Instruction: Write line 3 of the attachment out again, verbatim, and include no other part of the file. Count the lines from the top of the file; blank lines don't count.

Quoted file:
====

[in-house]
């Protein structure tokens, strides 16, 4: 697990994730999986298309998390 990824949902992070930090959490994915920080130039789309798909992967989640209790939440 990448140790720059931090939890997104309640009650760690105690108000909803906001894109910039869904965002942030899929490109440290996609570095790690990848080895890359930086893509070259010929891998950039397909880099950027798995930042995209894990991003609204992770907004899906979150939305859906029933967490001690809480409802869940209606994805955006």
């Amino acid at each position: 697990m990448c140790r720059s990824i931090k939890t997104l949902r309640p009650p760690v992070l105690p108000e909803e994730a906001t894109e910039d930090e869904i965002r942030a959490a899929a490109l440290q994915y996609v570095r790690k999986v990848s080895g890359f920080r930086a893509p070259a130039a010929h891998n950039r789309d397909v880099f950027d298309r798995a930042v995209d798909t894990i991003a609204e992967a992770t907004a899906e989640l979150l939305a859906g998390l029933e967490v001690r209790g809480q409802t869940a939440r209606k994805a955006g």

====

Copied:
């Amino acid at each position: 697990m990448c140790r720059s990824i931090k939890t997104l949902r309640p009650p760690v992070l105690p108000e909803e994730a906001t894109e910039d930090e869904i965002r942030a959490a899929a490109l440290q994915y996609v570095r790690k999986v990848s080895g890359f920080r930086a893509p070259a130039a010929h891998n950039r789309d397909v880099f950027d298309r798995a930042v995209d798909t894990i991003a609204e992967a992770t907004a899906e989640l979150l939305a859906g998390l029933e967490v001690r209790g809480q409802t869940a939440r209606k994805a955006g």